It wasn't all nasty surprises, though. Roy Hudd amazed me with the good music hall-like 'The End of My Old Cigar', and the fantastic 'The Spaniard That Blighted My Life'. Flanders and Swann prove themselves to be bloody brilliant live, with 'The Hippopotamus Song', 'A Transport of Delight', 'The Gasman Cometh' and 'The Gnu Song'. Stanley Unwin also makes some interesting contributions with 'Classicold Musee (Live)' and 'Goldyloppers and the Three Bearloaders'. Clive Dunn surprised me with 'Too Old' and 'I Play the Spoons', and 'My Brother' by Terry Scott was a wonderful discovery. Frankie Howard and June Whitfield also make a great duo with 'Up Je T'Aime', although, interestingly, the third performer is uncredited. Another example of odd crediting on this collection is the 'Zoo Keeper' sketch, which I'm almost certain is performed by John Cleese and Tim Brooke-Taylor, but is credited to David Frost, and the other sketch credited to him, 'Deck of Cards', is certainly not David Frost, unless he's better with voices than I remember. I actually have no idea who it is, but it's certainly not the best sketch I've ever heard.
Obviously, any collection of classic comedy is incomplete without some contributions from the Goons, and, happily, we have plenty. As well as a group effort with 'You Gotta Go Oww!' live, Spike pops up with 'Will I Find My Love Today', 'The Python', 'The Sewers of the Strand' and 'Ning Nang Nong'. Peter Sellers is represented by 'Balham (Gateway to the South)', 'I'm So Ashamed', which has continued to be relevant since it was recorded, 'A Drop of the Hard Stuff', 'Party Political Speech (Live)' and, gloriously, 'Goodness Gracious Me', with Sophia Loren. Harry Secombe also smashed my lingering memory of him as 'that old sort who used to present Highway' with a strong performance of 'The Heart of a Clown'. Eric and Ernie also make three appearances, all of which are unmistakable, with 'Bring Me Sunshine', 'Just Around the Corner' and 'Boom Oo Yatta-Ta-Ta'. All go to prove that their reputations are well-deserved, as even when they are being the epitome of old-fashioned Variety, I still love them.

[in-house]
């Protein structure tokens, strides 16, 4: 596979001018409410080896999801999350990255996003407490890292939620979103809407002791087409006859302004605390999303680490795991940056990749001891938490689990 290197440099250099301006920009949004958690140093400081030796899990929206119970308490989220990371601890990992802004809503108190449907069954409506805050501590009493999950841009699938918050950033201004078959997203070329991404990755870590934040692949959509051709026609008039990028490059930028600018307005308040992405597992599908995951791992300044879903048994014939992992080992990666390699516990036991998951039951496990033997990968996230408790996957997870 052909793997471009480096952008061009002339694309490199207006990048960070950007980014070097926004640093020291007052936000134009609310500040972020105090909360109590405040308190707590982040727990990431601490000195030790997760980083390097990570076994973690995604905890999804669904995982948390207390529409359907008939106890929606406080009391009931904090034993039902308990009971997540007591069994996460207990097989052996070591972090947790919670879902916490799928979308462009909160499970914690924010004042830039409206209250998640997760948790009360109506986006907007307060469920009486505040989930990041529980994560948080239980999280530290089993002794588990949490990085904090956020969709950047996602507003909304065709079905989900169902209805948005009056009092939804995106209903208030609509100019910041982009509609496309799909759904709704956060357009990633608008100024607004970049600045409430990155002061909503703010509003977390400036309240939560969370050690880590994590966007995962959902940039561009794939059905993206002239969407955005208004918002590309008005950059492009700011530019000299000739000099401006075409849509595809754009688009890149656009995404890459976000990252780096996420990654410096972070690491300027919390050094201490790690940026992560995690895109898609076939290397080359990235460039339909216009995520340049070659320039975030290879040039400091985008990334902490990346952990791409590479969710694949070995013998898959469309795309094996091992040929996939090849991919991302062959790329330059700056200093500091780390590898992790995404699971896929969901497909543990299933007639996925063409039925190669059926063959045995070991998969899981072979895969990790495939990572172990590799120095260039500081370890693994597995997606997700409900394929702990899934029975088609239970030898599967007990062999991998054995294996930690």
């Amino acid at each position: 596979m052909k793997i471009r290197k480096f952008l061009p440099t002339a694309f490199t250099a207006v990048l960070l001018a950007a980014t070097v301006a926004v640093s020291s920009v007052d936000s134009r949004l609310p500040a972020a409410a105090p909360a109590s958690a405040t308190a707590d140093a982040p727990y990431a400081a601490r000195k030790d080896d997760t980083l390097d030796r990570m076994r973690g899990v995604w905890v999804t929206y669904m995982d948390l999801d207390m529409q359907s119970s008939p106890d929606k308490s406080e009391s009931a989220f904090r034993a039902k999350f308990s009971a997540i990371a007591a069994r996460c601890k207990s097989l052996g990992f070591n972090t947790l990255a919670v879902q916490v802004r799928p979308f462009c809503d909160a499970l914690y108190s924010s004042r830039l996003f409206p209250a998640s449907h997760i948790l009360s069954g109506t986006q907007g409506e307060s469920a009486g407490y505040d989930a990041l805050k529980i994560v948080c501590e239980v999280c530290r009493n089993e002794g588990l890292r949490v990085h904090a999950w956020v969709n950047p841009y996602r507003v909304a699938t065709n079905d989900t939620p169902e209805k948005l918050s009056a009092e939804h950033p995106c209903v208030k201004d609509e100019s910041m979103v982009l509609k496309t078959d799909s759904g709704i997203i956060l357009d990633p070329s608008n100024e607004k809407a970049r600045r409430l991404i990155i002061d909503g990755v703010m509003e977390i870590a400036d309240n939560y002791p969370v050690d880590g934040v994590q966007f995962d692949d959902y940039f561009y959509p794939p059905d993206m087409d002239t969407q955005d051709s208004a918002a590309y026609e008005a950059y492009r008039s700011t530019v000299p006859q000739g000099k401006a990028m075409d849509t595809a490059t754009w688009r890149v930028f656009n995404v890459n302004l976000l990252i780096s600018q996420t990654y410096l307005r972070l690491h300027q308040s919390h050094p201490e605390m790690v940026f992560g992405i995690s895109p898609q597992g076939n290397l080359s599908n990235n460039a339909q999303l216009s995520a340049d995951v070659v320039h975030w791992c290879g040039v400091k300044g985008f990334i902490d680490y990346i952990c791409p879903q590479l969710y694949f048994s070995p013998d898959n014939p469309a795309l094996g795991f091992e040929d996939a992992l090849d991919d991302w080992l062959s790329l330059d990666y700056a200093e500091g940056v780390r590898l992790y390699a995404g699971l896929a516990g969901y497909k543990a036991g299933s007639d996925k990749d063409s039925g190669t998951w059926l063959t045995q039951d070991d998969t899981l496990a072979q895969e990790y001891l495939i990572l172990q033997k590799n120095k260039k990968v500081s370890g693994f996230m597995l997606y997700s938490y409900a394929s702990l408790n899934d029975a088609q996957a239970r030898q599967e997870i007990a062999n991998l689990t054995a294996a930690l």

The two most interesting songs, however, belong to Danny La Rue and Reg Varney. Danny provides a preposterously limp-wristed rendition of 'Copacabana', which I was singing for days afterwards, and 'Come and Tickle My Fancy' by Reg was another track on permanent replay in my head, which is a fascinating parody of Vaudeville. It says something for Reg Varney's versatility that I can't reconcile his performance of Stan on 'On the Buses' with this song.
In conclusion, I think I can confidently say this box set was one of the best tenners I've ever spent. Even when faced with some really terrible performances, I can't ever deny that this collection is full of surprises, and I've certainly had more enjoyment out of it than with any other CD I've bought recently. But then, if that wasn't the case, I wouldn't be writing this, would I?